The optimal method to assess a sensory neuraxial block is controversial. The extent of the sensory block can be checked by loss of sensation to cold, sharp pinprick and touch. Although checking by sensation to cold is used by most anesthesiologists, loss of sensation to touch has been shown to most reliably predict adequate anesthesia for cesarean delivery.10,11 A survey by Husain et al showed that the majority of anesthesiologists in the United Kingdom use more than one modality to assess the sensory block level before the procedure10 A T4-T5 dermatomal level of sensory block is required to achieve satisfactory pain relief during delivery. Although a T4 dermatomal level is easier to identify using clear anatomic landmarks, one in seven anesthesiologists err in two or more segments when identifying that level.12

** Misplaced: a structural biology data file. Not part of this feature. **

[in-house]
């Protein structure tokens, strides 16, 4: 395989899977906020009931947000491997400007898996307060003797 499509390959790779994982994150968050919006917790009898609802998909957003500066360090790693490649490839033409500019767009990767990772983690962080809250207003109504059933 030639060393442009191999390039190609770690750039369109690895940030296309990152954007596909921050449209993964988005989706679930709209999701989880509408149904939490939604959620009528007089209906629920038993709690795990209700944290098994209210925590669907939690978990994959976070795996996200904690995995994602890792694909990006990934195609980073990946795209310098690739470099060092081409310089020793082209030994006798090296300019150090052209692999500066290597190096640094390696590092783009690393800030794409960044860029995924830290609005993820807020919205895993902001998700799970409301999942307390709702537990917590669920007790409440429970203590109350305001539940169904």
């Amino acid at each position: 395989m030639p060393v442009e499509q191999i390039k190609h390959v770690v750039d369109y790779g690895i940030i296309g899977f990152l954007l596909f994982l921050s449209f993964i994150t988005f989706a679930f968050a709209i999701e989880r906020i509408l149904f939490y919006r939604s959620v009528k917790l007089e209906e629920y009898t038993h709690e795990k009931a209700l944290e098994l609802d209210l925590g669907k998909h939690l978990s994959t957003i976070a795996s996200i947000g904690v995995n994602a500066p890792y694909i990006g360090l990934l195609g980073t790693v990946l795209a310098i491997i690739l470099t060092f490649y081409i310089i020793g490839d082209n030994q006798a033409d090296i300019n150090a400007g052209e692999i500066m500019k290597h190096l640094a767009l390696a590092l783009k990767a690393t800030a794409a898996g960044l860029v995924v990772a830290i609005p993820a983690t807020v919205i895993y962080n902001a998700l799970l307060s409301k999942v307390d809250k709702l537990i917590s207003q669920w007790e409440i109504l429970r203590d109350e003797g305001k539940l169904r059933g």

Any complaint of pain, pressure or other discomfort during surgery needs to be thoroughly and promptly evaluated. It is crucial to believe the patient and accept that some patients may be uncomfortable despite an apparently successful sensory blockade. The severity of pain and extent of discomfort is very difficult to assess and can be complicated by the patient’s fear and anxiety. Offering reassurance, showing empathy and providing emotional support may bring comfort in some situations.
Stage of the Operation